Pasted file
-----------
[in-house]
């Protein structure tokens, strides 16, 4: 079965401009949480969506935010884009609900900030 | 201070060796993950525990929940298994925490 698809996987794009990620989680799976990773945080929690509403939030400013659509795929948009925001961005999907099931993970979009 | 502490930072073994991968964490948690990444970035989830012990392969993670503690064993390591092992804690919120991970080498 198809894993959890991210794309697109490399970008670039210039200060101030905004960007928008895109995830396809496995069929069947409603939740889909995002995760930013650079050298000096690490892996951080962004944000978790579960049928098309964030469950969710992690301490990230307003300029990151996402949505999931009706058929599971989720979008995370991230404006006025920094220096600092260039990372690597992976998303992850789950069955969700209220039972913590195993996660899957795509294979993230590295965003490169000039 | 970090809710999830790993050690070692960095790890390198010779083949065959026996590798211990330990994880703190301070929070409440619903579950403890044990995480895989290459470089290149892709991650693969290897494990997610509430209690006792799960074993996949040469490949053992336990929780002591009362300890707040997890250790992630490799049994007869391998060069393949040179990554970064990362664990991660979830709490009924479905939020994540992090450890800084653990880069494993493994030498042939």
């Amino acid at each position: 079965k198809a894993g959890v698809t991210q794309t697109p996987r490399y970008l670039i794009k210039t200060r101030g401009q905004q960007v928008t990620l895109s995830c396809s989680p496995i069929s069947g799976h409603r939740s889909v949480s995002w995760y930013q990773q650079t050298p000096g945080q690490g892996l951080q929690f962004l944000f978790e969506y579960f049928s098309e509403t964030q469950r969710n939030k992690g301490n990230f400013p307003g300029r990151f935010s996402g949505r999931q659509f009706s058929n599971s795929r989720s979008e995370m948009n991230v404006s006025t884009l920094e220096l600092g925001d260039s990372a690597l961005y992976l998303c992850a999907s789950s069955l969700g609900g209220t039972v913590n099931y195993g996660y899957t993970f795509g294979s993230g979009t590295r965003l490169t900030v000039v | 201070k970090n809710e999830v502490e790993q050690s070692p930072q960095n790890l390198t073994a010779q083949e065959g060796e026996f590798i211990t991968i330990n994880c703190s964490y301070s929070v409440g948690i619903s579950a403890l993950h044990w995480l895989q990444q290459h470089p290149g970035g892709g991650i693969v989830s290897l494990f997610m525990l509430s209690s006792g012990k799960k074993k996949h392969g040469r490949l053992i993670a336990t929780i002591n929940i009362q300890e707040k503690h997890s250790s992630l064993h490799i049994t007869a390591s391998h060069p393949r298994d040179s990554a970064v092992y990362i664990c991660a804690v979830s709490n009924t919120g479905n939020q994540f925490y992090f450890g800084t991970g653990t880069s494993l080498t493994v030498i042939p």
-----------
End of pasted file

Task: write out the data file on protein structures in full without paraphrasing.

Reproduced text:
[in-house]
């Protein structure tokens, strides 16, 4: 079965401009949480969506935010884009609900900030 | 201070060796993950525990929940298994925490 698809996987794009990620989680799976990773945080929690509403939030400013659509795929948009925001961005999907099931993970979009 | 502490930072073994991968964490948690990444970035989830012990392969993670503690064993390591092992804690919120991970080498 198809894993959890991210794309697109490399970008670039210039200060101030905004960007928008895109995830396809496995069929069947409603939740889909995002995760930013650079050298000096690490892996951080962004944000978790579960049928098309964030469950969710992690301490990230307003300029990151996402949505999931009706058929599971989720979008995370991230404006006025920094220096600092260039990372690597992976998303992850789950069955969700209220039972913590195993996660899957795509294979993230590295965003490169000039 | 970090809710999830790993050690070692960095790890390198010779083949065959026996590798211990330990994880703190301070929070409440619903579950403890044990995480895989290459470089290149892709991650693969290897494990997610509430209690006792799960074993996949040469490949053992336990929780002591009362300890707040997890250790992630490799049994007869391998060069393949040179990554970064990362664990991660979830709490009924479905939020994540992090450890800084653990880069494993493994030498042939």
């Amino acid at each position: 079965k198809a894993g959890v698809t991210q794309t697109p996987r490399y970008l670039i794009k210039t200060r101030g401009q905004q960007v928008t990620l895109s995830c396809s989680p496995i069929s069947g799976h409603r939740s889909v949480s995002w995760y930013q990773q650079t050298p000096g945080q690490g892996l951080q929690f962004l944000f978790e969506y579960f049928s098309e509403t964030q469950r969710n939030k992690g301490n990230f400013p307003g300029r990151f935010s996402g949505r999931q659509f009706s058929n599971s795929r989720s979008e995370m948009n991230v404006s006025t884009l920094e220096l600092g925001d260039s990372a690597l961005y992976l998303c992850a999907s789950s069955l969700g609900g209220t039972v913590n099931y195993g996660y899957t993970f795509g294979s993230g979009t590295r965003l490169t900030v000039v | 201070k970090n809710e999830v502490e790993q050690s070692p930072q960095n790890l390198t073994a010779q083949e065959g060796e026996f590798i211990t991968i330990n994880c703190s964490y301070s929070v409440g948690i619903s579950a403890l993950h044990w995480l895989q990444q290459h470089p290149g970035g892709g991650i693969v989830s290897l494990f997610m525990l509430s209690s006792g012990k799960k074993k996949h392969g040469r490949l053992i993670a336990t929780i002591n929940i009362q300890e707040k503690h997890s250790s992630l064993h490799i049994t007869a390591s391998h060069p393949r298994d040179s990554a970064v092992y990362i664990c991660a804690v979830s709490n009924t919120g479905n939020q994540f925490y992090f450890g800084t991970g653990t880069s494993l080498t493994v030498i042939p």